We had almost IDENTICAL soda fountain/drug stores in Connecticut when I was a kid in the 50's and the prices were exactly the same. We usually got a VP or a CP for a nickel but if we did not have a nickel, we'd ask for a glass of water and the proprietor would good naturedly give it to us, no charge. What a pain that must have been. One thing I remember is the SMELL of these soda fountain/drug stores. One could detect sweetness like chocolate, fruit and candy odors, Orange Crush in the big glass bubbling dispenser, tobacco, sometimes sandwich smells and sometimes coffee. It is a long-gone fragrance I have not smelled since I was a kid. Also, the running fans, overhead and on the counters or tables were always buzzing away and were quite tranquilizing. Our favorite moviehouse advertised "REFRIGERATED AIR" like a oasis in the torrid heat of long, hot summers. Thank you for this WONDERFUL blast from the past.

Air Conditioner

I was in the room air conditioner business in the 1950's. The unit in the picture looks like it could have been a Philco. Anyone know?

Memories II

No, not brainwashing. Losing too many loved ones to cancer has succeeded.

Soda Fountain

The most memorable stamped metal, small advertising sign in places like this that I can recall from the period 1940 - 1950, was one for 7-Up. And another standard 'fixture', usually placed on the counter of the soda fountain back then, was the large clear plastic cylinder containing 1-cent stick pretzels standing upright in the container.
This is a GREAT photo!

Alderney, NJ eludes Google!

Whenever I see an older commercial photo with superb detail like this one, I scrutinize it for old product signs, dates, and other subtle details. The name ALDERNEY appears twice: on the ice cream sign in the central alcove, and on the newspaper rack. I decided to Google Alderney, NJ, and, guess what? I cold find no references. There's a UK Alderney (interestingly enough near Jersey), and many references to Alderney in the gamers' blogs (Grand Theft Auto). Does anyone know where it's located or what happened to Alderney, NJ?

Thanks, JNC, for a most fascinating picture into the past. Your photo blog of ghost signs is equally intriguing (Readers, note - it's listed in the Shorpy Profile as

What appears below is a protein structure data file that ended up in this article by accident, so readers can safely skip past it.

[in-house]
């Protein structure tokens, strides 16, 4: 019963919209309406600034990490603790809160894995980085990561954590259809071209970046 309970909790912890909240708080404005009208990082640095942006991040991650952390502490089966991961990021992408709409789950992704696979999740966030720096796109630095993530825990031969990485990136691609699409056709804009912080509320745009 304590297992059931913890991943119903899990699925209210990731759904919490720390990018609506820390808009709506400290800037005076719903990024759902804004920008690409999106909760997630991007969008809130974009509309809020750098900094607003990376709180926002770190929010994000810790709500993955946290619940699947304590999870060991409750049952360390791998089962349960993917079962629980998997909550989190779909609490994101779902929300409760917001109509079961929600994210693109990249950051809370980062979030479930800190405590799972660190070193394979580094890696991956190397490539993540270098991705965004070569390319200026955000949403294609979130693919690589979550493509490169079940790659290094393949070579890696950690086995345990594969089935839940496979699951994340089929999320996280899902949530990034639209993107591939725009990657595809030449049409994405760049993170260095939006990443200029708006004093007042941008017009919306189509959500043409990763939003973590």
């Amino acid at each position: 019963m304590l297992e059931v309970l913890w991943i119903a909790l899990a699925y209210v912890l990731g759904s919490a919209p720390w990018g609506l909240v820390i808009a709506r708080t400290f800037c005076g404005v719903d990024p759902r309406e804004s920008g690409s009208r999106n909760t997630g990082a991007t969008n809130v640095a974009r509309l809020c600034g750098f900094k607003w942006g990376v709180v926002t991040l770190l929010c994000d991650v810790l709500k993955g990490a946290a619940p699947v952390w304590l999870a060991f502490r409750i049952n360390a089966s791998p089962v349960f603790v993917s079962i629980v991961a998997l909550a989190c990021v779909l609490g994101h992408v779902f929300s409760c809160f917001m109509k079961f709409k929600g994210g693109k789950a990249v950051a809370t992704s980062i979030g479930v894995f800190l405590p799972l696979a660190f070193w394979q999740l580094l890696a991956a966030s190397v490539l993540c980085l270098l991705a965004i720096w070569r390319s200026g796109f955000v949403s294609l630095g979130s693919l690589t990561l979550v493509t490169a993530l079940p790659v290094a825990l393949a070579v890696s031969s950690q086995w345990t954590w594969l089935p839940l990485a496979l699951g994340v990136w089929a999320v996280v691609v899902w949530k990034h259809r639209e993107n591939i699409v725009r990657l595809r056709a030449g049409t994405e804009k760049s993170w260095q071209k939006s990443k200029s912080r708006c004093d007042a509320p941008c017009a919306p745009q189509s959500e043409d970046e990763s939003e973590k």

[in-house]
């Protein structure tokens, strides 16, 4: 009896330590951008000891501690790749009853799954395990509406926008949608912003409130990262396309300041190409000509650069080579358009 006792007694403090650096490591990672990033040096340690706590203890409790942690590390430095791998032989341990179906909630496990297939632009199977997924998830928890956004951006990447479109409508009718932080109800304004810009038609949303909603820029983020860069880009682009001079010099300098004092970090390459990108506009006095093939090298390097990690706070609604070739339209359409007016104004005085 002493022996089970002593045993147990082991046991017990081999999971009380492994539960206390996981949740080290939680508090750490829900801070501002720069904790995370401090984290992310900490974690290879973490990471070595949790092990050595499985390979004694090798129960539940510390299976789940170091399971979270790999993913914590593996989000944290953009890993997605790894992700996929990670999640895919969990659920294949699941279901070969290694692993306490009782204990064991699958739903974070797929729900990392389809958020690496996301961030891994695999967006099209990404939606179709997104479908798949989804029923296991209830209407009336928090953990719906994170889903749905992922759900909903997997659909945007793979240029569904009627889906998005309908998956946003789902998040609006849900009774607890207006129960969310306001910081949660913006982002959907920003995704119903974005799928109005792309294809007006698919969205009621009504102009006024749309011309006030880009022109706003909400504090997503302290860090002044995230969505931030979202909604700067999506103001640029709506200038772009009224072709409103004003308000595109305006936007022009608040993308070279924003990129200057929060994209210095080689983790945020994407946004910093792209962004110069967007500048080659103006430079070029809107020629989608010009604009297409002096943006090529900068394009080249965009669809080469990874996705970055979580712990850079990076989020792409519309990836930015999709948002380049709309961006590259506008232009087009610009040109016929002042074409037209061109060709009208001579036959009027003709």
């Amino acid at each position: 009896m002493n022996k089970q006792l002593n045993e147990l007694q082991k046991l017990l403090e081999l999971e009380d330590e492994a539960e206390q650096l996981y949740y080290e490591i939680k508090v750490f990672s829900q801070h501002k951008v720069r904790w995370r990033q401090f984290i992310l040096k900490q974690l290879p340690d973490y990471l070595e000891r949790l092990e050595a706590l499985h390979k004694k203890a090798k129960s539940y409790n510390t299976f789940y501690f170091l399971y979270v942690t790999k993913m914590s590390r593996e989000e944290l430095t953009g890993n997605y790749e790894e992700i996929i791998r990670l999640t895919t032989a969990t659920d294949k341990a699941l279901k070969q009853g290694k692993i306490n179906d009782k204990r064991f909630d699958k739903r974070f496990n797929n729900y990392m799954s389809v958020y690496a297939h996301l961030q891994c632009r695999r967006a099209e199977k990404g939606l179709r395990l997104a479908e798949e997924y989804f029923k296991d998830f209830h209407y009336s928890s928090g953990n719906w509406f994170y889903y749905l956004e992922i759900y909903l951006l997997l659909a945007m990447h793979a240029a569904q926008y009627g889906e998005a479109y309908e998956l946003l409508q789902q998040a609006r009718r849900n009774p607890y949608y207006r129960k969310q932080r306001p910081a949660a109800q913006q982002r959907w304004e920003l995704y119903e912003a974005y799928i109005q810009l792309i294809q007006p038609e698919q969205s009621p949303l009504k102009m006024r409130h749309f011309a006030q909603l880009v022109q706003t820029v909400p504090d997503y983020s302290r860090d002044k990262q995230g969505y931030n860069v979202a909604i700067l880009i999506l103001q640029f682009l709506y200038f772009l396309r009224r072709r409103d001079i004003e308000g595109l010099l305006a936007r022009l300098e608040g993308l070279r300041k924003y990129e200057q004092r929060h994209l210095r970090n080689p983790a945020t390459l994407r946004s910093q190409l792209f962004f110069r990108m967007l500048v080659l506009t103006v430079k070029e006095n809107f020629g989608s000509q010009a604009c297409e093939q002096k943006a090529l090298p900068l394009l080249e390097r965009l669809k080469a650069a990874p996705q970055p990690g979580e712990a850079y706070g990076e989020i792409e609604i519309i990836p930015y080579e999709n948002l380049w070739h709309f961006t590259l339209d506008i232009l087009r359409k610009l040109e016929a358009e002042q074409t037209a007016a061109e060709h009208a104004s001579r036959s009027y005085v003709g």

[There is no Alderney, New Jersey. The signs say Alderney Ice Cream. Alderney Dairy was based in Newark. - Dave]

It's Kool inside

Also note the air conditioner. In the 60s I recall the stamped metal painted push-plates on the doors or window decals of the Kool cigarette Penguin proclaiming "Come in, it's Kool inside" for air conditioned establishments - often eateries and bars. Even in the 60s these seemed dated, rusting, and fading. So... another novelty - air conditioning.


>> Wow, I can't believe the pipes, cigars, etc. for sale in a cute little soda fountain. Kinda makes me lose my appetite!

Awwwww, poor baby. Good grief. I remember, as a kid growing up in the fifties AND in NJ, that EVERY candy store/soda fountain looked like that! Even the drug stores in town that had soda fountains sold pipes, tobacco and cigarettes. Appears that the brain washing has succeeded. Great picture, by the way!


It appears to be Monday, October 23, 1950.


I can't believe what they were charging for fountain items:

Adjusting for inflation, in even 2004 dollars it would be:

Ice Cream Soda: $4.17
Ice Cream Sundae: 5.83


From the calendar, we know it's "Monday the 23rd" but what month and year? 1950 or "circa" 1950?


Television had been broadcast for years prior but I never expected to see a TV in a c. 1950 lunch counter. Grolier Encyclopedia states:

The number of television sets in use rose from 6,000 in 1946 to some 12 million by 1951. No new invention entered American homes faster than black and white television sets; by 1955 half of all U.S. homes had one.

Still pretty novel then. Looks like a commercial or a news show running.

[Media historians (and collectors of old magazines) generally mark 1949 as the year TV "arrived." - Dave]

Smoke gets in your eyes.....& lungs

Wow, I can't believe the pipes, cigars, etc. for sale in a cute little soda fountain. Kinda makes me lose my appetite!

SHORPY HISTORICAL PHOTO ARCHIVE | History in HD is a vintage photo archive featuring thousands of high-definition images from the 1850s to 1960s. (Available as fine-art prints from the Shorpy Archive.) The site is named after Shorpy Higginbotham, a teenage coal miner who lived 100 years ago.

Syndicate content RSS | Contact Us | Privacy Policy | Photo Use | © 2018 Shorpy Inc.